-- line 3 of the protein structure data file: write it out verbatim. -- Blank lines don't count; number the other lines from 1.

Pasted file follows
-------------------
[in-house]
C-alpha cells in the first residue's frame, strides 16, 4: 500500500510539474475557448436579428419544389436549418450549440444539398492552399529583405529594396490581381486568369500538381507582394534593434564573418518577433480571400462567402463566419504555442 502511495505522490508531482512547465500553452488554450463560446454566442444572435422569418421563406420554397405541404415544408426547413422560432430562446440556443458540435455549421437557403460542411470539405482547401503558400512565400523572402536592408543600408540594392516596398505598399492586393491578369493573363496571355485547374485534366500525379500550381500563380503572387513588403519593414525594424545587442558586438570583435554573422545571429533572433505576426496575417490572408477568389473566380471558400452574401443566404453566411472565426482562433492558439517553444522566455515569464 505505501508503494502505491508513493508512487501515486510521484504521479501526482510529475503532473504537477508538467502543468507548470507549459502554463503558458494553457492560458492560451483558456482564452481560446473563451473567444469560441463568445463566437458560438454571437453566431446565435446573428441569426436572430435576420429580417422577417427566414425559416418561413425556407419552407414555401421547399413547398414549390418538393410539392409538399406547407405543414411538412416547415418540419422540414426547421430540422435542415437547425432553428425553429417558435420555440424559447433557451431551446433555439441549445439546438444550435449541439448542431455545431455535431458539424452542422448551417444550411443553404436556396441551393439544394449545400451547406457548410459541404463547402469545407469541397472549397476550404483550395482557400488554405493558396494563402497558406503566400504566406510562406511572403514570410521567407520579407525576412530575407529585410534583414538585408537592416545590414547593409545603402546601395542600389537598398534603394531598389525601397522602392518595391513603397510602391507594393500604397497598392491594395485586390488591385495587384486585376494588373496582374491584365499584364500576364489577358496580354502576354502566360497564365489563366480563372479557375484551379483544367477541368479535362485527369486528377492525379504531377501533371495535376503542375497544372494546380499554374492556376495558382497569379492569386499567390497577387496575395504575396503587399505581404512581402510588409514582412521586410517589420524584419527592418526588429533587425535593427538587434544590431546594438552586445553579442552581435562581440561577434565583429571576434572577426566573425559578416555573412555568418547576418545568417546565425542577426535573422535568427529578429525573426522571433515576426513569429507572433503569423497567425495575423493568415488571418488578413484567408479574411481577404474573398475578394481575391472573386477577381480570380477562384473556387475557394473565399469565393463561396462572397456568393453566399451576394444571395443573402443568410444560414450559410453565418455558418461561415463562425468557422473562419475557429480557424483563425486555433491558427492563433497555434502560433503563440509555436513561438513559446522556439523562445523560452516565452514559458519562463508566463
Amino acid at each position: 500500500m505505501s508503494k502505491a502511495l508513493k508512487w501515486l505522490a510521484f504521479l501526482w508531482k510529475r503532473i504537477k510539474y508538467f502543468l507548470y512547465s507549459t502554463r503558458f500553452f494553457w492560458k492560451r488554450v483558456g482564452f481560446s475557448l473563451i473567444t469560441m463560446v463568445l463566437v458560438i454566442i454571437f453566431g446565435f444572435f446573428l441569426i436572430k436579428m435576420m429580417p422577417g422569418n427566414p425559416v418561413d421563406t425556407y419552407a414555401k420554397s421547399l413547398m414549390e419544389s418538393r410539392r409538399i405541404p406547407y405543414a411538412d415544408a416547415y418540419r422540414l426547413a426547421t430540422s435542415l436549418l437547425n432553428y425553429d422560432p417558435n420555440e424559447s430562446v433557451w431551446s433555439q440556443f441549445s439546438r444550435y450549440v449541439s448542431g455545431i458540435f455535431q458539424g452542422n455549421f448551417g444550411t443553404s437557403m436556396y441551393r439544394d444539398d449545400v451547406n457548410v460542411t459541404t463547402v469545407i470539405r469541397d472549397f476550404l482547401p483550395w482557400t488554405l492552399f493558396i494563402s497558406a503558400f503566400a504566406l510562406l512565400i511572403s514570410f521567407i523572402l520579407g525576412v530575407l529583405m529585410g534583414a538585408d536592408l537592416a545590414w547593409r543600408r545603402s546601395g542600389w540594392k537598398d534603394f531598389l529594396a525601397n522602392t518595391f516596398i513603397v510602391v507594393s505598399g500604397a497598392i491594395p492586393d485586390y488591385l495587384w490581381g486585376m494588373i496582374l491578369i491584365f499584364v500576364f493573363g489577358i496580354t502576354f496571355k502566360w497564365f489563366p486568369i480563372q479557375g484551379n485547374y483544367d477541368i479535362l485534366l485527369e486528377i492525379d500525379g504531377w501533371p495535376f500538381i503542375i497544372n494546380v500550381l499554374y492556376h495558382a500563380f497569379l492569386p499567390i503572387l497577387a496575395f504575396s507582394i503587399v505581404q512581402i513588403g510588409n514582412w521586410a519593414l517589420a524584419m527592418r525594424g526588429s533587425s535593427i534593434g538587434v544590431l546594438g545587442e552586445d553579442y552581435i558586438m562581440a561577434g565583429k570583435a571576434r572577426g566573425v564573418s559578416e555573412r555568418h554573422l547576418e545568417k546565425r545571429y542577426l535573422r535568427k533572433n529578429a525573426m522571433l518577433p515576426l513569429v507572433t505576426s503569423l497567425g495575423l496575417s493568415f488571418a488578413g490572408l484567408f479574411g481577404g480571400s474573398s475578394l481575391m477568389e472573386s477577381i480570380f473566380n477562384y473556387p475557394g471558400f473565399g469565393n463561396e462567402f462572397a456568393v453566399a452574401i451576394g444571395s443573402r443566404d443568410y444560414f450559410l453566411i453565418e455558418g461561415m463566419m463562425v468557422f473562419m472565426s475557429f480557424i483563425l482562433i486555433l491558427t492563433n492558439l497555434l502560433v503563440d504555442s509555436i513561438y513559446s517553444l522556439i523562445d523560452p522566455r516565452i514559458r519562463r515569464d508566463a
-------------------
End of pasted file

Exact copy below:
Amino acid at each position: 500500500m505505501s508503494k502505491a502511495l508513493k508512487w501515486l505522490a510521484f504521479l501526482w508531482k510529475r503532473i504537477k510539474y508538467f502543468l507548470y512547465s507549459t502554463r503558458f500553452f494553457w492560458k492560451r488554450v483558456g482564452f481560446s475557448l473563451i473567444t469560441m463560446v463568445l463566437v458560438i454566442i454571437f453566431g446565435f444572435f446573428l441569426i436572430k436579428m435576420m429580417p422577417g422569418n427566414p425559416v418561413d421563406t425556407y419552407a414555401k420554397s421547399l413547398m414549390e419544389s418538393r410539392r409538399i405541404p406547407y405543414a411538412d415544408a416547415y418540419r422540414l426547413a426547421t430540422s435542415l436549418l437547425n432553428y425553429d422560432p417558435n420555440e424559447s430562446v433557451w431551446s433555439q440556443f441549445s439546438r444550435y450549440v449541439s448542431g455545431i458540435f455535431q458539424g452542422n455549421f448551417g444550411t443553404s437557403m436556396y441551393r439544394d444539398d449545400v451547406n457548410v460542411t459541404t463547402v469545407i470539405r469541397d472549397f476550404l482547401p483550395w482557400t488554405l492552399f493558396i494563402s497558406a503558400f503566400a504566406l510562406l512565400i511572403s514570410f521567407i523572402l520579407g525576412v530575407l529583405m529585410g534583414a538585408d536592408l537592416a545590414w547593409r543600408r545603402s546601395g542600389w540594392k537598398d534603394f531598389l529594396a525601397n522602392t518595391f516596398i513603397v510602391v507594393s505598399g500604397a497598392i491594395p492586393d485586390y488591385l495587384w490581381g486585376m494588373i496582374l491578369i491584365f499584364v500576364f493573363g489577358i496580354t502576354f496571355k502566360w497564365f489563366p486568369i480563372q479557375g484551379n485547374y483544367d477541368i479535362l485534366l485527369e486528377i492525379d500525379g504531377w501533371p495535376f500538381i503542375i497544372n494546380v500550381l499554374y492556376h495558382a500563380f497569379l492569386p499567390i503572387l497577387a496575395f504575396s507582394i503587399v505581404q512581402i513588403g510588409n514582412w521586410a519593414l517589420a524584419m527592418r525594424g526588429s533587425s535593427i534593434g538587434v544590431l546594438g545587442e552586445d553579442y552581435i558586438m562581440a561577434g565583429k570583435a571576434r572577426g566573425v564573418s559578416e555573412r555568418h554573422l547576418e545568417k546565425r545571429y542577426l535573422r535568427k533572433n529578429a525573426m522571433l518577433p515576426l513569429v507572433t505576426s503569423l497567425g495575423l496575417s493568415f488571418a488578413g490572408l484567408f479574411g481577404g480571400s474573398s475578394l481575391m477568389e472573386s477577381i480570380f473566380n477562384y473556387p475557394g471558400f473565399g469565393n463561396e462567402f462572397a456568393v453566399a452574401i451576394g444571395s443573402r443566404d443568410y444560414f450559410l453566411i453565418e455558418g461561415m463566419m463562425v468557422f473562419m472565426s475557429f480557424i483563425l482562433i486555433l491558427t492563433n492558439l497555434l502560433v503563440d504555442s509555436i513561438y513559446s517553444l522556439i523562445d523560452p522566455r516565452i514559458r519562463r515569464d508566463a